Gilrondil studied the islands and the openings between them. He pointed to the North Cape. "We could lie in wait beyond that headland and fall upon them as they return. If we strike just as they attempt this pass, we will have the weather gauge and they will be on a lee shore in close waters and will be sore hindered."
But Cirdan shook his head. "Gil-galad sent us to aid Gondor against its enemies. If Pelargir is now to be besieged, it would be small aid to its people to strike its attackers after the city is fallen. We must attempt to prevent the attack, not avenge it. Nay, our way lies up Anduin, and as fast as may be."
"My Lord," said Gilrondil, "it is unlikely we will overtake them, for they have at least five hours head start. From the look of those bluffs along the west bank, the wind is sure to be fickle in the River and we may have to tack against the current while they can row against it even if the wind dies completely. Also, if they dare to attack Pelargir they must be in their full force and must surely outnumber us. Even if we were to catch them in the River, the current will be in their favor. And they have great experience in combat in narrow waters. In pursuing them we are giving up every military advantage."
"These things are all true, Gilrondil, and it is your duty to point them out to me. Nevertheless, it is my duty to help defend Pelargir. With the picket ships destroyed, most likely the city is unaware of the danger approaching. We have no choice but to try to warn them and give what assistance we can. The Corsairs must soon encounter the main body of the Pelargrim fleet, and it is mighty and experienced in these waters. No matter their strength, they cannot hope to pass up to Pelargir without heavy losses. Most likely the two fleets are engaged already. If we were to appear suddenly at their rear and fall upon them, they would be pinned between us and the Pelargrim. And we should have that most able of allies, surprise, at our side.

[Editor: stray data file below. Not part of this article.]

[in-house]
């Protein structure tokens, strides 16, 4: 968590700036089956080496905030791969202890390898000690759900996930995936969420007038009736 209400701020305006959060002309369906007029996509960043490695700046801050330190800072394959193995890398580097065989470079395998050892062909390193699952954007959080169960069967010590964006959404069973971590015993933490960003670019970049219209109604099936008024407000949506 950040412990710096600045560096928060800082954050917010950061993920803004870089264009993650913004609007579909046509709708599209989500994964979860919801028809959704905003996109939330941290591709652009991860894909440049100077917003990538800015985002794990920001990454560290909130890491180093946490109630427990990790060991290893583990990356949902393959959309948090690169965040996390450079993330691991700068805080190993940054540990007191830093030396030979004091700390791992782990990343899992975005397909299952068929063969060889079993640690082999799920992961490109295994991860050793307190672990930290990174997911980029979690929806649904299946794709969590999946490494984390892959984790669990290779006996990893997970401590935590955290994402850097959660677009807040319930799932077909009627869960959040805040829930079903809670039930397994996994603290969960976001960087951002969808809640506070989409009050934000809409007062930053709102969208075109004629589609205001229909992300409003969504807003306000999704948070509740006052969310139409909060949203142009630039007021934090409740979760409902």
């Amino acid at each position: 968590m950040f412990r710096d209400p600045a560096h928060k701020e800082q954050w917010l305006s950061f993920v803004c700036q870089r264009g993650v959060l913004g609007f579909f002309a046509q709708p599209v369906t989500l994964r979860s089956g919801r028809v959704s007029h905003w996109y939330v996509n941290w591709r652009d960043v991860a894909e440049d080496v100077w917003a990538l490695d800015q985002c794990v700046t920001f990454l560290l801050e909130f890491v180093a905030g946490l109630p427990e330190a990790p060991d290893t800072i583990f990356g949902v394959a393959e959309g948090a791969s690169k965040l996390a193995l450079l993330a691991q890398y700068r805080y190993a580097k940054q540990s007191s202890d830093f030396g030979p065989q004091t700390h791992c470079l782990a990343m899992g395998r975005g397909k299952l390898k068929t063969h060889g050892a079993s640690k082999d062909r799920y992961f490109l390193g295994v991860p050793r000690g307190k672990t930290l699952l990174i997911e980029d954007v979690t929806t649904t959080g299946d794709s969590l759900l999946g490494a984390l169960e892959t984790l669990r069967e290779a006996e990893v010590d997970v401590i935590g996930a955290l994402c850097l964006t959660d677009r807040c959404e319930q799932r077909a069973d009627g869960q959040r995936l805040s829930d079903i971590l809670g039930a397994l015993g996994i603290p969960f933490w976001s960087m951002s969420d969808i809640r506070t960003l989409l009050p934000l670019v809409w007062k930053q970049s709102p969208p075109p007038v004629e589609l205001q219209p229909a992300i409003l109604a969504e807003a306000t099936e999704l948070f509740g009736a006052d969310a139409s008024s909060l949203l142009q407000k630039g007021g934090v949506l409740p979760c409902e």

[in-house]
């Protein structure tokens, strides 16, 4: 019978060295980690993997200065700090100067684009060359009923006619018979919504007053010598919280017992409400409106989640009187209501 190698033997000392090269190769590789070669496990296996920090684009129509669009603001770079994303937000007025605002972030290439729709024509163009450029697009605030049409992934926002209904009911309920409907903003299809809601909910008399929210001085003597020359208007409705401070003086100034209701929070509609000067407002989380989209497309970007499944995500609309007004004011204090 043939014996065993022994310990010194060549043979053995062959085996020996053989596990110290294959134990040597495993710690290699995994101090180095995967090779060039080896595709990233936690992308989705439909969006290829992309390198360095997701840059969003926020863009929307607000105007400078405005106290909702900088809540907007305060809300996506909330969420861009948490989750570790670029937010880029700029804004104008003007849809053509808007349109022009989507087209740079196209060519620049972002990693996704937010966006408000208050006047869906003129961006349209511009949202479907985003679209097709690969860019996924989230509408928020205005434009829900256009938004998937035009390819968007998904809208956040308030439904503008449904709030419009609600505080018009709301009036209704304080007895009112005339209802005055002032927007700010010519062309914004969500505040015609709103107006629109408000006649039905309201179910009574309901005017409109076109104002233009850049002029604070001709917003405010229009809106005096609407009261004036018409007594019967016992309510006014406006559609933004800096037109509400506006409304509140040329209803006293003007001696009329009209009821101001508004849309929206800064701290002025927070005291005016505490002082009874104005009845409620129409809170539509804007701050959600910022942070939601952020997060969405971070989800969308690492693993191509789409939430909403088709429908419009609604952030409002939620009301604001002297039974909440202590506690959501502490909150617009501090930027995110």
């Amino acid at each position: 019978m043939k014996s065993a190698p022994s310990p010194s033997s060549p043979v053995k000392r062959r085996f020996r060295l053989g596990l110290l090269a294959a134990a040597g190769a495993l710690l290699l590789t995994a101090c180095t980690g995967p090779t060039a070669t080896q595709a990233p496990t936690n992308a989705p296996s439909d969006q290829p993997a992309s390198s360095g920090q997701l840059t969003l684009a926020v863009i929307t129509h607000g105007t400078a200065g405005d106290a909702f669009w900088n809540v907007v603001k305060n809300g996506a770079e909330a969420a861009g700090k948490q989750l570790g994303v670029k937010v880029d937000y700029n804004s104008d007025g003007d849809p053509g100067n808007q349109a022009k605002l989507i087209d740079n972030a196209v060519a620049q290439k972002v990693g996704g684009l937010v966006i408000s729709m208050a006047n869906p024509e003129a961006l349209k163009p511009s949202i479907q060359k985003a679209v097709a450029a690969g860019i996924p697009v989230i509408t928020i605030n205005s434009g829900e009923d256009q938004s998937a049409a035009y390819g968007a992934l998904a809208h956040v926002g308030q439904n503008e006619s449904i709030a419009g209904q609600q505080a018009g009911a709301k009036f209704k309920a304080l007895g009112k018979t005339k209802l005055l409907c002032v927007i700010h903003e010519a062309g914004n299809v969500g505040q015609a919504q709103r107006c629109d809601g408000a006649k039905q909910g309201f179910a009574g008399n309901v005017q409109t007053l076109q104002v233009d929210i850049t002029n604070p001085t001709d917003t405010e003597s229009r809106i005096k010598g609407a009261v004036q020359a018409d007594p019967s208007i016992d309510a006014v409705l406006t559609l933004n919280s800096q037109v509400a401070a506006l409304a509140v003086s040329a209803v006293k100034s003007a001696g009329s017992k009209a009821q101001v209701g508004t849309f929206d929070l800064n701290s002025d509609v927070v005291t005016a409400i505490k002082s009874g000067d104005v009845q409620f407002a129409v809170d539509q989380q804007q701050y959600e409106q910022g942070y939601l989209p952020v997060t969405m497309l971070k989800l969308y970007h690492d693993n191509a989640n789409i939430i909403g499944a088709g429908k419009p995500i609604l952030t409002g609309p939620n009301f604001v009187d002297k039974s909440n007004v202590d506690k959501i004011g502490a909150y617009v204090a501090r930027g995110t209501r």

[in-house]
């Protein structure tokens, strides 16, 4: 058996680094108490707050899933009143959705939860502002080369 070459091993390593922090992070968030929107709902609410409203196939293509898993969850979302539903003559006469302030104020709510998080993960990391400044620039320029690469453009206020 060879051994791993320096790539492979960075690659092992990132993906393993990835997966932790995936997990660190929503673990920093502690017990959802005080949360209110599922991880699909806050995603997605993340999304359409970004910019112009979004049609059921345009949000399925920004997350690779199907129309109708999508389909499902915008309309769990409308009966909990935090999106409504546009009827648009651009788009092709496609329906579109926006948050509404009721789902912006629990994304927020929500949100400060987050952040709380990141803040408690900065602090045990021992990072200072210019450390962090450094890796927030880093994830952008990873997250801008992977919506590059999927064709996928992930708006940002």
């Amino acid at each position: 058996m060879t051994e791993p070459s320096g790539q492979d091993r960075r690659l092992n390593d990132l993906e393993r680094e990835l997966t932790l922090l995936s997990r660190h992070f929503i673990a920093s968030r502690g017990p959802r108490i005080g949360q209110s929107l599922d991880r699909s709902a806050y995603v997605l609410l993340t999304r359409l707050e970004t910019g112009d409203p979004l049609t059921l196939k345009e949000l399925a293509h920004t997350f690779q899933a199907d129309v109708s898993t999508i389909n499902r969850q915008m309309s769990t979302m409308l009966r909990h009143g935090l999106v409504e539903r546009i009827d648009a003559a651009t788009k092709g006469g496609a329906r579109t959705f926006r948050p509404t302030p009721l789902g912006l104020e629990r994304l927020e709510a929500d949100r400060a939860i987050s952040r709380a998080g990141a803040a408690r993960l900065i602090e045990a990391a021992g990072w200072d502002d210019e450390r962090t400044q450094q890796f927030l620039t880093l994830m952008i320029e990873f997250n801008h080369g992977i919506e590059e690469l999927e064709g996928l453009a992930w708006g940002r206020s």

"Now we must fly before it is too late. If the Corsairs were to best the Pelargrim fleet before we arrive, we would have a hard time of it ourselves. Hoist the signals to get under way and to prepare for battle. We are unlikely to see them before they see us, so we must be ready to attack as soon as we sight them."
Gilrondil bowed and raised his booming voice. "Cast off the brails! Brace the yard round! Haul and belay! Sheet home! Sheet home!" The mariners leaped to the rigging and the ship surged forward as if struck with a whip. At the same time the signals broke at the masthead and all around them the great sails dropped and bellied. The fleet formed up and drove for the northern mouth of Anduin.